Interventions for relieving the pain and discomfort of screening mammography

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Background: The pain of mammography is recognised as a significant deterrent for women considering this examination, and may affect participation in breast screening. Objectives: To review interventions to reduce or relieve the pain and discomfort of screening mammography. Search strategy: For this update, the Cochrane Breast Cancer Group Specialised Register was searched on the 18th May 2006. Other databases searched were MEDLINE (1966 to November 2006), CINAHL (1982 to December 2006), EMBASE (1988 to 2006) and reference lists of articles. We also searched Current Controlled Trials (www.controlled-trials. com, accessed September 2007) and the UK National Research Register (, accessed September 2007) for ongoing and completed research projects. Researchers in the field were also contacted. Selection criteria: Randomised controlled trials and quasi-randomised trials with a comparison group were considered. Studies had to include assessment of pain or discomfort and, if the intervention could have impacted on the quality of the mammograms, an assessment of image quality was also required. Data collection and analysis: Two authors (DM and VL) reviewed identified studies to determine whether they met the inclusion criteria. Each study was reviewed for quality, including concealment and generation of allocation sequence, comparability between groups at baseline, inclusion of all randomised participants in analysis and blinding after allocation. Data extraction was performed by these two authors. Main results: Seven RCTs, involving 1671 women were identified for inclusion. The review found that giving women information about the procedure prior to the mammogram may reduce pain and discomfort. Increasing women's control over breast compression could reduce pain experienced during the procedure, though mammogram image quality was only maintained if the technologist controlled the first compression. If the technologist reduced compression force of the mammogram, discomfort experienced was unchanged. The use of breast cushions reduced pain of mammography; however, image quality was impaired in 2% of women in the intervention group. Acetoaminophen as a premedication did not affect discomfort of mammography. Differences in interventions, and inconsistency in measures, validation of pain scales, and in assessment of mammogram quality, mean that results of these studies cannot be combined. All results are based on single studies. Further research is required. Authors' conclusions: Currently there are very few proven interventions to reduce pain and discomfort of screening mammography, especially procedures that can be readily introduced to screening programmes. With mammography continuing as the preferred method for breast screening, more research on such interventions is needed. Copyright © 2008 The Cochrane Collaboration. Published by John Wiley & Sons, Ltd.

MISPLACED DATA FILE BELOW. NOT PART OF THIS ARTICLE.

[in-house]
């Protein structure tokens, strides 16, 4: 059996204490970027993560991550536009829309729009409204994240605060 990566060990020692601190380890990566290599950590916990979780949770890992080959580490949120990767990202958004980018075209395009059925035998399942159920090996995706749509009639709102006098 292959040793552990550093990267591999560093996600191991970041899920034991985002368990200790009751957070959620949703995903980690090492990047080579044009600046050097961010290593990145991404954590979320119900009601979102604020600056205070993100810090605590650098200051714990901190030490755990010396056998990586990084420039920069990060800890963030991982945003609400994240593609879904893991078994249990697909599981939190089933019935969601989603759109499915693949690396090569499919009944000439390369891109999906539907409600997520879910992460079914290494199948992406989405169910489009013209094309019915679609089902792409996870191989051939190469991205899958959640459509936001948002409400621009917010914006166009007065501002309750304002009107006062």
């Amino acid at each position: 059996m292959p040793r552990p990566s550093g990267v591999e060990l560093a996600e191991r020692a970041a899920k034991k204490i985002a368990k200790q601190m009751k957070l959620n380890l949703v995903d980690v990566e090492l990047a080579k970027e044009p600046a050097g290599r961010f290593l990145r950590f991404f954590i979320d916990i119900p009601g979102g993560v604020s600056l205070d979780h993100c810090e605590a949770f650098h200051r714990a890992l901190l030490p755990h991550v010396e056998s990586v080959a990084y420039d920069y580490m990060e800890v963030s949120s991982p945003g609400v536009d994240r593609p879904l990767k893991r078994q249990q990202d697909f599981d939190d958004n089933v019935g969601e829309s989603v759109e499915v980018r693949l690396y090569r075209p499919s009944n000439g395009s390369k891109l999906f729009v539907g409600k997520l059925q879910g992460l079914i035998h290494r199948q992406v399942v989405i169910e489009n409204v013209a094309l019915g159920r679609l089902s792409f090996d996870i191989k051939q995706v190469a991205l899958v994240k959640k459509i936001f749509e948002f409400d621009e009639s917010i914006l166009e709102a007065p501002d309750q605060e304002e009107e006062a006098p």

Miller, D., Livingstone, V., & Herbison, P. (2008). Interventions for relieving the pain and discomfort of screening mammography. Cochrane Database of Systematic Reviews. John Wiley and Sons Ltd.

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